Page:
It's almost time for Georgia's forests to launch their fall color extravaganza.
North Georgia's colorful leaf display usually peaks in late October. But color can be seen as early as late September and as late as mid-November.
Georgia State Parks will feature Leaf Watch 2007 beginning Oct. 1 to let people know when and where the leaves are changing into colorful reds, yellows, oranges and golds as they prepare to fall.
"The mountains are where most people go to see the changing leaves," said State Parks Director Becky Kelley in a news release. "But people shouldn't overlook middle and south Georgia. The cypress and tupelo swamps found at Georgia Veterans, George L. Smith and Stephen C. Foster state parks can turn brilliant orange toward the end of the season."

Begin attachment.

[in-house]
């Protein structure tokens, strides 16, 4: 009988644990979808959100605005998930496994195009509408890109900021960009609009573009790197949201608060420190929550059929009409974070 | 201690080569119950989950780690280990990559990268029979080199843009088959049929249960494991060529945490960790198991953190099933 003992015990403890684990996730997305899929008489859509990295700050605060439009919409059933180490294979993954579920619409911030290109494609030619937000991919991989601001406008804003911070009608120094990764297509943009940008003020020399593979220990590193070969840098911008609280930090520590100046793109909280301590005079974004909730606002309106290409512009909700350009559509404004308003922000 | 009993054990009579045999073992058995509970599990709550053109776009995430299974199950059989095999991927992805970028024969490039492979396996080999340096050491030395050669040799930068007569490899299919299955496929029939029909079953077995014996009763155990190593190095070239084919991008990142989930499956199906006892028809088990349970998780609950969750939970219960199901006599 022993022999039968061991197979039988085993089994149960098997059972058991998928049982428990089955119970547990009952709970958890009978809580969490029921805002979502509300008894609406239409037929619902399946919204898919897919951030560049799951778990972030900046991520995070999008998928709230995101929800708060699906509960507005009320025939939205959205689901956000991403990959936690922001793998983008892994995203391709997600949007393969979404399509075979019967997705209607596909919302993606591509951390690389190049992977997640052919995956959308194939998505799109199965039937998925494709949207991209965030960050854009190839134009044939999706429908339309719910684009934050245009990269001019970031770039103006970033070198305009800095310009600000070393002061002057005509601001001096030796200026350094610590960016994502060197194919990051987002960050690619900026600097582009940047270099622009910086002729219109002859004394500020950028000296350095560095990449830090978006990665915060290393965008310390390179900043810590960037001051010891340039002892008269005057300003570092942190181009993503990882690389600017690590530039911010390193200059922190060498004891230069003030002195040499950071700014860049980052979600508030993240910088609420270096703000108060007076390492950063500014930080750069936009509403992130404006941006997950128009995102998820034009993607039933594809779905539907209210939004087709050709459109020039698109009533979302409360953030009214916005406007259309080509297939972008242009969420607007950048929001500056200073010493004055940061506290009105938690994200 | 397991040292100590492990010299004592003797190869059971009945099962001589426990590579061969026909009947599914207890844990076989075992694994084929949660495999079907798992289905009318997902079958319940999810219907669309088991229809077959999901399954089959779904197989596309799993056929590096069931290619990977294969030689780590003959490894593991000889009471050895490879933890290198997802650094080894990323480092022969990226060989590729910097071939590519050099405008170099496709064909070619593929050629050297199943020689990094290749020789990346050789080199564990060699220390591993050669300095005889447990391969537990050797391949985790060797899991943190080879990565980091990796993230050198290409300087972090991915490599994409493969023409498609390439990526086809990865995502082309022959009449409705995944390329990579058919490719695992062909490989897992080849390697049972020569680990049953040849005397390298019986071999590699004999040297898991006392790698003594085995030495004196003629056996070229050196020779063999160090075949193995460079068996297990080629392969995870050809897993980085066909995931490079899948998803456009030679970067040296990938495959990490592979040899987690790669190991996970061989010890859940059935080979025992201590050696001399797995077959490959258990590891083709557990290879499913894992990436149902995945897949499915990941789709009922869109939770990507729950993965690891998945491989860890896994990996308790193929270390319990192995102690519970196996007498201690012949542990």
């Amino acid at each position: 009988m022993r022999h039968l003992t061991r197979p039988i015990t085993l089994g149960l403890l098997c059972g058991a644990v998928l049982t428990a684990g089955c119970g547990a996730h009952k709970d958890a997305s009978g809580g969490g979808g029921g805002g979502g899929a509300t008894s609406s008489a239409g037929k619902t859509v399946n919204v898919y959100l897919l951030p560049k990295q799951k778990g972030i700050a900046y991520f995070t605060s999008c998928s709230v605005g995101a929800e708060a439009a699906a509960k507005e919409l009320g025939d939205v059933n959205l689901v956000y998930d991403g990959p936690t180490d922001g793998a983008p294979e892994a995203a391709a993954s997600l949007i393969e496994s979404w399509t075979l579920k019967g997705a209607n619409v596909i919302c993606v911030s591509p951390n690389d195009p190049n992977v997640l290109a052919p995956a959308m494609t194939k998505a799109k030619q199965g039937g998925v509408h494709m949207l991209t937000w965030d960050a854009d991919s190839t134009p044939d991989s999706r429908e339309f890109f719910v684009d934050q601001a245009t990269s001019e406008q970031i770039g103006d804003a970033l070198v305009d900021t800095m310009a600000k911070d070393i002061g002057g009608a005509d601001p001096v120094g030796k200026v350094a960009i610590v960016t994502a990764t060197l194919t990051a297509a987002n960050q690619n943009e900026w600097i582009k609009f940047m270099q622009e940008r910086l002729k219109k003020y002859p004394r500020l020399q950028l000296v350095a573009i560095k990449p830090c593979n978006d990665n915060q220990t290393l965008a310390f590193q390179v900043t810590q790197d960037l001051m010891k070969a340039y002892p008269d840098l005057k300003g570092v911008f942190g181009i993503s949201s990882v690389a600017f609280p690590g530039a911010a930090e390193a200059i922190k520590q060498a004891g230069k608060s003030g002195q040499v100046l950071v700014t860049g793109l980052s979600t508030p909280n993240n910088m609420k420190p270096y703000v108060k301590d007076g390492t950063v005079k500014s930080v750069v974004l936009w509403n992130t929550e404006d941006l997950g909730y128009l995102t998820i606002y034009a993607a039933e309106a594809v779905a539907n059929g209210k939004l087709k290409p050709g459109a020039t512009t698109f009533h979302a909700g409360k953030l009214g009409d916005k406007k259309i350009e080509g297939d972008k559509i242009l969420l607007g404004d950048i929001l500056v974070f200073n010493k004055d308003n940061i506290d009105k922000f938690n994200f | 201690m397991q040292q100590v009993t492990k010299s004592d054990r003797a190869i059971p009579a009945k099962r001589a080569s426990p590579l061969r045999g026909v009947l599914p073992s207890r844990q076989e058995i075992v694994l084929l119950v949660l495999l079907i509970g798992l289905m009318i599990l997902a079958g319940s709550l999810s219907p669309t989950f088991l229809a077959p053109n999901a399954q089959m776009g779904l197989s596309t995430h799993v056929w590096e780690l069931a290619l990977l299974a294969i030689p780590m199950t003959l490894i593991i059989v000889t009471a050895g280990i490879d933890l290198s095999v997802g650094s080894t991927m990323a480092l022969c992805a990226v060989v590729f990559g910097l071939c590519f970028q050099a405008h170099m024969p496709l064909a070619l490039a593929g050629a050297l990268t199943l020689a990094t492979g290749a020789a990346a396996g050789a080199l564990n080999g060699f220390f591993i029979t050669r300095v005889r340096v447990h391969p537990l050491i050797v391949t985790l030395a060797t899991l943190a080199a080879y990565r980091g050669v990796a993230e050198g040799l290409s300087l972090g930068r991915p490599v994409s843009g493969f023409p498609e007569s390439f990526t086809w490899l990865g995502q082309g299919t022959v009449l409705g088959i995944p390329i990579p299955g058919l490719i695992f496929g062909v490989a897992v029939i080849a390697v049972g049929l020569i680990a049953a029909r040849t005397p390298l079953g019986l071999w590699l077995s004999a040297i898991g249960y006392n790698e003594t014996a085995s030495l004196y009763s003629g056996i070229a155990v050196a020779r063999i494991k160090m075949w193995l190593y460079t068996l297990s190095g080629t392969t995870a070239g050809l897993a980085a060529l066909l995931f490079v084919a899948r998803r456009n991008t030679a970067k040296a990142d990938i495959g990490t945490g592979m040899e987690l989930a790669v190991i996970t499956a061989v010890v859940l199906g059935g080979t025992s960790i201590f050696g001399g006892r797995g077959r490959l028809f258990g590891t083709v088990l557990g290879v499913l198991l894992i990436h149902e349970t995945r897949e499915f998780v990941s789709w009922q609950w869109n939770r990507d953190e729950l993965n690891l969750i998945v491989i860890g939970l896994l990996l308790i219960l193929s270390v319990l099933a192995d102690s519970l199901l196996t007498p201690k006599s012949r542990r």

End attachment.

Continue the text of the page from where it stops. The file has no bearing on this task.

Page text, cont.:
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Of Georgia's 48 state parks, six of the most popular for leaf watching are Amicalola Falls, Black Rock Mountain, Cloudland Canyon, Tallulah Gorge, Unicoi and Vogel. Providence Canyon State Park west of Lumpkin, known as "Georgia's Little Grand Canyon," has hiking trails and unusual scenery.
To follow Leaf Watch reports starting Oct. 1, go to www.GeorgiaStateParks.org.